Continue reading “A Particle Physics Experiment Might Have Directly Observed Dark Energy”
A new study shows a way to use quasars to gauge distance in the early Universe.
The simple question of ‘how far?’ gets at the heart of the history of modern astronomy. Looking out across our galactic backyard into the primordial Universe, different yardsticks—often referred to as ‘standard candles’ —are used to gauge various distances, from near to far.
Continue reading “Using Quasars as a New Standard Candle to Define Distance”
The night sky is a part of humanity’s natural heritage. Gazing up at the heavens is a unifying act, performed by almost every human that’s ever lived. Haven’t you looked up at the night sky and felt it ignite your sense of wonder?
But you can’t see much night sky in a modern city. And the majority of humans live in cities now. How can we regain our heritage? Can quiet contemplation make a comeback?
Continue reading “How Could we Light our Cities and Still See the Night Sky?”
Understanding the birth of a planet is a challenging puzzle. We know that planets form inside clouds of gas and dust that surround new stars, known as protoplanetary disks. But grasping exactly how that process works – connecting the dots between a dust cloud and a finished planet – is not easy. An international team of astronomers is attempting to unlock some of those secrets, and have recently completed the most extensive chemical composition mapping of several protoplanetary discs around five young stars. Their research allows them to begin to piece together the chemical makeup of future exoplanets, offering a glimpse into the formation of new alien worlds.
Continue reading “Astronomers See Carbon-Rich Nebulae Where Planets are Forming”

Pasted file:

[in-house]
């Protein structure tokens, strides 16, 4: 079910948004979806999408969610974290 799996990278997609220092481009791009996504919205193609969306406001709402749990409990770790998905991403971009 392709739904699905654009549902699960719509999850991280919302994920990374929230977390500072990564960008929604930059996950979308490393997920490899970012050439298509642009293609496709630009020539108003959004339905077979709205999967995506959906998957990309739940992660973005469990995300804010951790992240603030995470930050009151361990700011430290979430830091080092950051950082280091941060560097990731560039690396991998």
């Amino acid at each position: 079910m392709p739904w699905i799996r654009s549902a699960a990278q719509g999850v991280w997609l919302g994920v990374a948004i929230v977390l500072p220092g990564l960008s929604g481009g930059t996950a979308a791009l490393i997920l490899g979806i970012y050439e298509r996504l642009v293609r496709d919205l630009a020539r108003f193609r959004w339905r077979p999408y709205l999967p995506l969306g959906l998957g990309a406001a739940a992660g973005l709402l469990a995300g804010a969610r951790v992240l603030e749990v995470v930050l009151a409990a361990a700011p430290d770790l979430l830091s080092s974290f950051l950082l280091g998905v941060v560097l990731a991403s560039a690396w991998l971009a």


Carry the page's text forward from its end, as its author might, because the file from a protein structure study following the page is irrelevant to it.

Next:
In 1994, the Comet Shoemaker-Levy 9 (SL9) impacted Jupiter, which had captured the comet shortly before (and broken apart by its gravity). The event became a media circus as it was the first direct observation of an extraterrestrial collision of Solar System objects. The impact was so powerful that it left scars that endured for months and were more discernible than Jupiter’s Great Red Spot.
Since then, astronomers have observed multiple objects impacting Jupiter, and it is expected that such impacts happen all the time (though unobserved). On September 13th, 2021, at 22:39:30 UTC (06:39:30 PM EDT; 03:39 PM:30 PDT), another impact was observed by multiple astronomers across the world. Images and a video of the impact (shown below) were captured by members of Société Lorraine d’Astronomie (SLA) in France.
Continue reading “Something big Just hit Jupiter!”
So far we know of only two interstellar objects (ISO) to visit our Solar System. They are ‘Oumuamua and 2I/Borisov. There’s a third possible ISO named CNEOS 2014-01-08, and research suggests there should be many more.
But a new research letter shows that cosmic ray erosion limits the lifespan of icy ISOs, and though there may be many more of them, they simply don’t last as long as thought. If it’s true, then ‘Oumuamua was probably substantially larger when it started its journey, wherever that was.
Continue reading “Cosmic Rays Erode Away All But the Largest Interstellar Objects”